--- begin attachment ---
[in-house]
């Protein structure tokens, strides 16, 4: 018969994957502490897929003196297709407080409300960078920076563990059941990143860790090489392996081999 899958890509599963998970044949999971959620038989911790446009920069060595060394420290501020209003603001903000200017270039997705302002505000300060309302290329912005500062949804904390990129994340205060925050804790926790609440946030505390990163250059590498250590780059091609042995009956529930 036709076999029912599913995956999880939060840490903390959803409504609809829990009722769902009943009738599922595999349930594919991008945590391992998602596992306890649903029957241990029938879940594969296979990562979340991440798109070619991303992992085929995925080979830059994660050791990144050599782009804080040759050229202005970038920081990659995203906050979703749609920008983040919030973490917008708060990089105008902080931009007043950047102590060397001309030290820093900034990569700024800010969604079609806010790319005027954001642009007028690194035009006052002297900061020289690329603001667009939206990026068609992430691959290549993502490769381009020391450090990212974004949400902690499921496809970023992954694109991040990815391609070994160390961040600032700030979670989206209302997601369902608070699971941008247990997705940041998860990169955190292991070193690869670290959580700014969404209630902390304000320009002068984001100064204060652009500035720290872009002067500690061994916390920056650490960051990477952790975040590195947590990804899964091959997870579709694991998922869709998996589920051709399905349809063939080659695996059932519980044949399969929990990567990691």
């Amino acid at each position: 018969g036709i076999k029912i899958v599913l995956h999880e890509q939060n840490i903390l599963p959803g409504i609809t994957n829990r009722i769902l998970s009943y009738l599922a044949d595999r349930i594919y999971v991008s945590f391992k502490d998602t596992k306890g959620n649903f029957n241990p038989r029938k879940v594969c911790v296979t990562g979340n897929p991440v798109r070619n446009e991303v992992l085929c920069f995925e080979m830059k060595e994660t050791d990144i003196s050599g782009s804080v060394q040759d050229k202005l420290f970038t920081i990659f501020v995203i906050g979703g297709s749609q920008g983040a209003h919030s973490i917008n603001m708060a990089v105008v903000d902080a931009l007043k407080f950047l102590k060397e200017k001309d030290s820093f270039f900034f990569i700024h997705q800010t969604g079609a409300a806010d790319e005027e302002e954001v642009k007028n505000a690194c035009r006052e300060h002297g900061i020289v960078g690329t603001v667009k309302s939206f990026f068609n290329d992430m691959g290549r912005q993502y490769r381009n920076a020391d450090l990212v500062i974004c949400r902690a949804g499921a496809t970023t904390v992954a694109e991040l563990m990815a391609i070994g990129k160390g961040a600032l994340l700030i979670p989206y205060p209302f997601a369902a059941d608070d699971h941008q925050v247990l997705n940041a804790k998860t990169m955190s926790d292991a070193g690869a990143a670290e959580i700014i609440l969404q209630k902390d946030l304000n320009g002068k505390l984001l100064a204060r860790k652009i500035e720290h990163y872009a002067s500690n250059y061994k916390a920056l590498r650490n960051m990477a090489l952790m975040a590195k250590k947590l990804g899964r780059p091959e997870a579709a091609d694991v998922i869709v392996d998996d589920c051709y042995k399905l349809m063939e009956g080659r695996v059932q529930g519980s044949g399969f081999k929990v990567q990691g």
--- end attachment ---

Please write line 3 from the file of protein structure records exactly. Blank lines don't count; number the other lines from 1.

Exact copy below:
């Amino acid at each position: 018969g036709i076999k029912i899958v599913l995956h999880e890509q939060n840490i903390l599963p959803g409504i609809t994957n829990r009722i769902l998970s009943y009738l599922a044949d595999r349930i594919y999971v991008s945590f391992k502490d998602t596992k306890g959620n649903f029957n241990p038989r029938k879940v594969c911790v296979t990562g979340n897929p991440v798109r070619n446009e991303v992992l085929c920069f995925e080979m830059k060595e994660t050791d990144i003196s050599g782009s804080v060394q040759d050229k202005l420290f970038t920081i990659f501020v995203i906050g979703g297709s749609q920008g983040a209003h919030s973490i917008n603001m708060a990089v105008v903000d902080a931009l007043k407080f950047l102590k060397e200017k001309d030290s820093f270039f900034f990569i700024h997705q800010t969604g079609a409300a806010d790319e005027e302002e954001v642009k007028n505000a690194c035009r006052e300060h002297g900061i020289v960078g690329t603001v667009k309302s939206f990026f068609n290329d992430m691959g290549r912005q993502y490769r381009n920076a020391d450090l990212v500062i974004c949400r902690a949804g499921a496809t970023t904390v992954a694109e991040l563990m990815a391609i070994g990129k160390g961040a600032l994340l700030i979670p989206y205060p209302f997601a369902a059941d608070d699971h941008q925050v247990l997705n940041a804790k998860t990169m955190s926790d292991a070193g690869a990143a670290e959580i700014i609440l969404q209630k902390d946030l304000n320009g002068k505390l984001l100064a204060r860790k652009i500035e720290h990163y872009a002067s500690n250059y061994k916390a920056l590498r650490n960051m990477a090489l952790m975040a590195k250590k947590l990804g899964r780059p091959e997870a579709a091609d694991v998922i869709v392996d998996d589920c051709y042995k399905l349809m063939e009956g080659r695996v059932q529930g519980s044949g399969f081999k929990v990567q990691g």